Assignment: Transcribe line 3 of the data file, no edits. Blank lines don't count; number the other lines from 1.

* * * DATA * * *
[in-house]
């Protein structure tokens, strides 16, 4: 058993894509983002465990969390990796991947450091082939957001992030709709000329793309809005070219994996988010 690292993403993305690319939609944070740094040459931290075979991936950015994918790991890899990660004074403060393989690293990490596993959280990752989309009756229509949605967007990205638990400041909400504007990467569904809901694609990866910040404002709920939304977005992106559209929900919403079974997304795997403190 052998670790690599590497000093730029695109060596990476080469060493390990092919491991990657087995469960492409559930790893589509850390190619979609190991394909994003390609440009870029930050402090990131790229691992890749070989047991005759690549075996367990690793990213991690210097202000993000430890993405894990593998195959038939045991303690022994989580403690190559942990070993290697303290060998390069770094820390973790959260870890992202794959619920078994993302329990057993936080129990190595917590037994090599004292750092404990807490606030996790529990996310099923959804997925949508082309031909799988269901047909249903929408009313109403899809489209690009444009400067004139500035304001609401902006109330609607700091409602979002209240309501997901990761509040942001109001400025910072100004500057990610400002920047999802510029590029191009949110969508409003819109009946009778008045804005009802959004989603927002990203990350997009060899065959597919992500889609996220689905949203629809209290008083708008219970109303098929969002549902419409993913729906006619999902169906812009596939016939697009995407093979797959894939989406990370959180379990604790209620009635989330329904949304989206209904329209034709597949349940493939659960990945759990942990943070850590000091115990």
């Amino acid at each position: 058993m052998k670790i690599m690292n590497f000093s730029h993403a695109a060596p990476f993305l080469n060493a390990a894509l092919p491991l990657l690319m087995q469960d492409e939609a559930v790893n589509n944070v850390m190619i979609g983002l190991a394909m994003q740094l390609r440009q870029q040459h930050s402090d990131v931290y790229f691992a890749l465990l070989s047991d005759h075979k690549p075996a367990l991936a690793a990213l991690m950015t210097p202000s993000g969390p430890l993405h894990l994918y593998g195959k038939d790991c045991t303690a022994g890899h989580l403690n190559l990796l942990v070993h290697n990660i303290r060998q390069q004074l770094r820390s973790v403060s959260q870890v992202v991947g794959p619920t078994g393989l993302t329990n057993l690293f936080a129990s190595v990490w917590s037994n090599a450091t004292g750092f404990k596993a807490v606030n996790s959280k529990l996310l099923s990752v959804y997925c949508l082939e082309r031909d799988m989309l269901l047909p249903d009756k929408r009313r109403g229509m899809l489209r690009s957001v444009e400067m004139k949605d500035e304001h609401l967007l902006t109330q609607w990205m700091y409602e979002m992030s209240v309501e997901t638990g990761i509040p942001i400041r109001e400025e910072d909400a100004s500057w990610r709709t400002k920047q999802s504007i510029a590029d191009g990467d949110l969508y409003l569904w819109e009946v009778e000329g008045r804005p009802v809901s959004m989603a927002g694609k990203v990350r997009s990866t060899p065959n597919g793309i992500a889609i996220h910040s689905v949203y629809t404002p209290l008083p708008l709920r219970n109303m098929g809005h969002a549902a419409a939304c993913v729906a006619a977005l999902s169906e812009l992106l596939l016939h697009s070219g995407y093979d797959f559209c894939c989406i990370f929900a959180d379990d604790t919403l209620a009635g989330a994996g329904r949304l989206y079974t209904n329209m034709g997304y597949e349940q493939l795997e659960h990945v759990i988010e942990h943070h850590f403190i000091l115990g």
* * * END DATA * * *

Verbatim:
């Amino acid at each position: 058993m052998k670790i690599m690292n590497f000093s730029h993403a695109a060596p990476f993305l080469n060493a390990a894509l092919p491991l990657l690319m087995q469960d492409e939609a559930v790893n589509n944070v850390m190619i979609g983002l190991a394909m994003q740094l390609r440009q870029q040459h930050s402090d990131v931290y790229f691992a890749l465990l070989s047991d005759h075979k690549p075996a367990l991936a690793a990213l991690m950015t210097p202000s993000g969390p430890l993405h894990l994918y593998g195959k038939d790991c045991t303690a022994g890899h989580l403690n190559l990796l942990v070993h290697n990660i303290r060998q390069q004074l770094r820390s973790v403060s959260q870890v992202v991947g794959p619920t078994g393989l993302t329990n057993l690293f936080a129990s190595v990490w917590s037994n090599a450091t004292g750092f404990k596993a807490v606030n996790s959280k529990l996310l099923s990752v959804y997925c949508l082939e082309r031909d799988m989309l269901l047909p249903d009756k929408r009313r109403g229509m899809l489209r690009s957001v444009e400067m004139k949605d500035e304001h609401l967007l902006t109330q609607w990205m700091y409602e979002m992030s209240v309501e997901t638990g990761i509040p942001i400041r109001e400025e910072d909400a100004s500057w990610r709709t400002k920047q999802s504007i510029a590029d191009g990467d949110l969508y409003l569904w819109e009946v009778e000329g008045r804005p009802v809901s959004m989603a927002g694609k990203v990350r997009s990866t060899p065959n597919g793309i992500a889609i996220h910040s689905v949203y629809t404002p209290l008083p708008l709920r219970n109303m098929g809005h969002a549902a419409a939304c993913v729906a006619a977005l999902s169906e812009l992106l596939l016939h697009s070219g995407y093979d797959f559209c894939c989406i990370f929900a959180d379990d604790t919403l209620a009635g989330a994996g329904r949304l989206y079974t209904n329209m034709g997304y597949e349940q493939l795997e659960h990945v759990i988010e942990h943070h850590f403190i000091l115990g």